I had a few concerns. The first one is that people are more looking at their phones and not at the nice park. The second is that I would need a watch *beside show times and parades”, to get “most out of my day in the park” and the third is Disney spending more that 1 billion dollars on a system with the only purpose: to separate money from their customers NOT by building new and fun attractions or shows but by introducing a system to just DON’T do that.
    I won’t know how the system will work because I won’t visit a park where I need to be tagged and scanned all day like an animal.

    • EasyRover

      I completely agree. Why would you want to “get away from it all” to stare at your phone all day? Personally, we always would leave our phones in our room when going to the park. I don’t want to be connected all the time. I feel like no one has imagination anymore. People can’t stand in a line without some sort of screen in their face. Take in the environment you’re in, soak it up.

  • Dan Heaton

    I think this is one of the fairer assessments of Fastpass Plus that I’ve read so far. I’m still not thrilled about it since I typically fall into the “power users” side of visiting. However, I understand that Disney isn’t focusing on that end with this change. I really hope that it doesn’t kill the standby lines even worse, which have become a big issue with the rise of FastPass. If they truly limit the reservations in advance and give day guests a chance, there’s a slim chance it might not be a catastrophe. I still think the limit of three is too small, but if having that limit leads to better standby lines, maybe it’s not the worst thing. Only time will tell.

  • holierthanthoutx

    We’ve used the MagicBands twice now, once toward the beginning of the testing and again just a couple of weeks ago. The system is definitely improving.

    I think a lot of judgments are premature, because the system is very much still in the testing phase and changes are continually rolling out. I don’t think we can even begin to look at “same day” reservation availability yet, because I don’t think there are enough people in the “tests” to book up all available reservations for each day.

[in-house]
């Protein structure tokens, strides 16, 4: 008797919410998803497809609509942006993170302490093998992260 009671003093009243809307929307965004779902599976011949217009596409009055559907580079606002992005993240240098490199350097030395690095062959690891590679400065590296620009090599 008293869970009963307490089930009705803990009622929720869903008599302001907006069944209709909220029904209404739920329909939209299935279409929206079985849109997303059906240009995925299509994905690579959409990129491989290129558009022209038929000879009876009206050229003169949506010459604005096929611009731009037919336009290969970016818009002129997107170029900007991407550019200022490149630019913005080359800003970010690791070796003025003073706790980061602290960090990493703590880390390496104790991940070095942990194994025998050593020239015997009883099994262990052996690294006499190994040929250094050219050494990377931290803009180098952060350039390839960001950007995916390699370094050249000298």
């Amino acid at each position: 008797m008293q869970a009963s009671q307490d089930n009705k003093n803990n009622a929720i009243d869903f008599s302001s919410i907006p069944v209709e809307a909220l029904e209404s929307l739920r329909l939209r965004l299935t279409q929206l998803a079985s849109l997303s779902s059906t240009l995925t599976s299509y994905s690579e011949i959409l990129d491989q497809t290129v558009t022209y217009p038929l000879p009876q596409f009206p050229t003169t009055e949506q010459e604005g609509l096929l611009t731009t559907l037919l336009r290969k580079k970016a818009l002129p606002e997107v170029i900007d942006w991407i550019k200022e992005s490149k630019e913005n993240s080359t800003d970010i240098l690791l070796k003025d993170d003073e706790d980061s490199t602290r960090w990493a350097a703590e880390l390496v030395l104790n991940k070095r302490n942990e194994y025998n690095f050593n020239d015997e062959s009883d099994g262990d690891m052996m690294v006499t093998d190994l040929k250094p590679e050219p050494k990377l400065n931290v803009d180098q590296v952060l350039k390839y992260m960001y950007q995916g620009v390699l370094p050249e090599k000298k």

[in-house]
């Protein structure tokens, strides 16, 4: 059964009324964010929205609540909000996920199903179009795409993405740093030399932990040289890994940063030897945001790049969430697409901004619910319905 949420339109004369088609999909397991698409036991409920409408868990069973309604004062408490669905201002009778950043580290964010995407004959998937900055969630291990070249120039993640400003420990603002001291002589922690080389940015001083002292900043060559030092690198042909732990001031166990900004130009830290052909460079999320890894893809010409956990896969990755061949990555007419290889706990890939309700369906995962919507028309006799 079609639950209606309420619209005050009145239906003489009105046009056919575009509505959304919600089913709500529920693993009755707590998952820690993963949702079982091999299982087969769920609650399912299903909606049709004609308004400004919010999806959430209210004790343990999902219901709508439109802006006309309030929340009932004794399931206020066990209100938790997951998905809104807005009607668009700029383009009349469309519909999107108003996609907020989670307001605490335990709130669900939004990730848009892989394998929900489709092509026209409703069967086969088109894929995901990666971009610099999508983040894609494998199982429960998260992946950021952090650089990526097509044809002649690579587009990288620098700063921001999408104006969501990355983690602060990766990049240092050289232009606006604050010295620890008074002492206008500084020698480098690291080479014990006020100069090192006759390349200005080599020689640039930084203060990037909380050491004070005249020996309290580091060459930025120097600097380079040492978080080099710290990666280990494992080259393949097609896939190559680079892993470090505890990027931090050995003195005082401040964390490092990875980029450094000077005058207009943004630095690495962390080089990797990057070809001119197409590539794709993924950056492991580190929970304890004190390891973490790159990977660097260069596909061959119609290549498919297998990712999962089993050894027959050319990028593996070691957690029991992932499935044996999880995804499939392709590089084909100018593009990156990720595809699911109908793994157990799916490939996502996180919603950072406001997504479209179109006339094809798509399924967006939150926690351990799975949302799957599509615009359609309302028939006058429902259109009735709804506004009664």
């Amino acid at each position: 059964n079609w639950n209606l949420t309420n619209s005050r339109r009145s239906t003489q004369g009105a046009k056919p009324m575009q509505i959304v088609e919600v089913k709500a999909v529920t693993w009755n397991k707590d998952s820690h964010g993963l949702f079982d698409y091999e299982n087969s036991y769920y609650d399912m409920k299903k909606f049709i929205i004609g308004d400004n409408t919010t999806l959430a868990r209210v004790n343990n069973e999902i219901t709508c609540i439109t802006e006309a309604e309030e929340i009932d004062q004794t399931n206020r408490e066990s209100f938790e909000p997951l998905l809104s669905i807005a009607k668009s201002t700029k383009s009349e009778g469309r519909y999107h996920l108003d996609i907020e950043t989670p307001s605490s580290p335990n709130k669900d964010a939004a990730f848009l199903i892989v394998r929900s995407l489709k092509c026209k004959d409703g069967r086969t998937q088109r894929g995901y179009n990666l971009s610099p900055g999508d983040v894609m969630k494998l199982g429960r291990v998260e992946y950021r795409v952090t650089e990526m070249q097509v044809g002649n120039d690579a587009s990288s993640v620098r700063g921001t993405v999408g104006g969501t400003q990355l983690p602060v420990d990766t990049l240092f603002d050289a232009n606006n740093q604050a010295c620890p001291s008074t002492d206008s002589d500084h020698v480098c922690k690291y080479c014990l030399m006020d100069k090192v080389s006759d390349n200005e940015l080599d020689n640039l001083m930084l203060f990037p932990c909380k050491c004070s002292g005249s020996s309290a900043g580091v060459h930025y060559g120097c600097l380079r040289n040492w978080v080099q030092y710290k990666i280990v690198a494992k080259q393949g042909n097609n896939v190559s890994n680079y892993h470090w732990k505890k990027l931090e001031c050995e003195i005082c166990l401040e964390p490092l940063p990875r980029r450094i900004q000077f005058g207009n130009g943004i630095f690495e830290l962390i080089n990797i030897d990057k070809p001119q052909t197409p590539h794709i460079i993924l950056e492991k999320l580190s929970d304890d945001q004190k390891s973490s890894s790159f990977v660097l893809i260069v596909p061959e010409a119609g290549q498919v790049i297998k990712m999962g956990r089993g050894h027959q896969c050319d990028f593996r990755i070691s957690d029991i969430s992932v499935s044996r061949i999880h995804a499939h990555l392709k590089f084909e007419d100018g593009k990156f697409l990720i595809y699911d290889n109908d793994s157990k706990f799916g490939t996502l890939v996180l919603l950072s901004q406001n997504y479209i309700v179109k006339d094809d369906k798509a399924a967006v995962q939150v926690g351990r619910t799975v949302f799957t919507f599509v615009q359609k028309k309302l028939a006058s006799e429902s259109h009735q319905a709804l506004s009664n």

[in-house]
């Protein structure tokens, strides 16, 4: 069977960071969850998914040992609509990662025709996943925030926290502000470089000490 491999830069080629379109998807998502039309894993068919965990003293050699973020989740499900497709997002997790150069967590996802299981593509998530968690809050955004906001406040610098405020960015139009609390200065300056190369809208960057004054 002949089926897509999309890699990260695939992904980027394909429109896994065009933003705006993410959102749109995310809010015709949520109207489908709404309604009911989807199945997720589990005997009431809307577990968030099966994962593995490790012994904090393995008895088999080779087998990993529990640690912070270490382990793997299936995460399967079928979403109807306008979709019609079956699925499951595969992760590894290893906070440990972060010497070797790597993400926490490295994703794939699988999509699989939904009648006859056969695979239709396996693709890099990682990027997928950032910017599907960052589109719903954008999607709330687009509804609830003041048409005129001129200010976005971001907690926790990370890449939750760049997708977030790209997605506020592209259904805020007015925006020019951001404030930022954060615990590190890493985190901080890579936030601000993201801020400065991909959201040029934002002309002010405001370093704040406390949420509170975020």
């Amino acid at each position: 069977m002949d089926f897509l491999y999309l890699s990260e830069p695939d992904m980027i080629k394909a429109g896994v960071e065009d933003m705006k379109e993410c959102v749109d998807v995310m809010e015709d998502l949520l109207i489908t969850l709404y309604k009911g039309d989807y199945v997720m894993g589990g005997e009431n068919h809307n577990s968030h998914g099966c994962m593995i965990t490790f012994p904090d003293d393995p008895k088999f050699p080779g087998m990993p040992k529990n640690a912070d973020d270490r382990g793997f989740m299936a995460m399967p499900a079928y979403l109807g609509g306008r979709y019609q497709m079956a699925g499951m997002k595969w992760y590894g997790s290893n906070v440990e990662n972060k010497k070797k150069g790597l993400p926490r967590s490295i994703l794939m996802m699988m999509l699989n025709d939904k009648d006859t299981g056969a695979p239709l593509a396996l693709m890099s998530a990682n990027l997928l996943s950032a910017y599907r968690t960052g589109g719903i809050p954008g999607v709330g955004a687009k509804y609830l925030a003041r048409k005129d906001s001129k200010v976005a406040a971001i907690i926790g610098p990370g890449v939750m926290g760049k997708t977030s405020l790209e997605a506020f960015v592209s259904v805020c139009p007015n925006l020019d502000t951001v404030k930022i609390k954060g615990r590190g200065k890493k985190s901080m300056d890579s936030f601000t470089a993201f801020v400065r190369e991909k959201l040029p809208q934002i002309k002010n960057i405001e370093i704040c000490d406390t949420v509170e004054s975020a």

The concern about slower standby queues is legitimate, simply due to the physics of the system. When FastPass first started, standby queues for all rides with FastPass did become slower. This can’t be helped, unless only a very small number of FastPasses are made available each hour.

    People who are concerned about making reservations in advance should — at this point — have no concerns. We found ourselves only wanting to use our pre-planned FastPass+ reservations about half the time. The other half of the time, we were either not ready to ride something, or we didn’t want to ride a particular attraction. Every time, we were able to either move the time to later in the day, or change to a different attraction. We could do it all at once as a group (five of us), or individually, when one person didn’t want to ride something.

    There were problems, to be sure, but they were minor. We couldn’t always remember when our reservations were for, and we would sometimes have trouble accessing the app on our phones due to the high number of people using Wi-Fi in the parks. But it was no more trouble to keep up with than our dining reservations.

    As for anyone who has a concern about having to pre-plan your entire day, that’s completely unfounded. When you can only make three reservations per day, you cannot possibly pre-plan an entire day. We tried to group our FastPass+ reservations into a particular geographic area for a small window of time (Future World for 11:00 a.m. to 2:00 p.m. or Fantasyland for 9:00 a.m. to noon). The rest of our days were completely free for us to do what we felt like doing, and we got a few “important” attractions guaranteed.

    There are two big questions that remain for me:

    1) How will this work for people who don’t have resort reservations? Will Disney allow anyone to make advance reservations without knowing that they will be on property on a particular date? Will non-resort guests have to do same-day reservations only?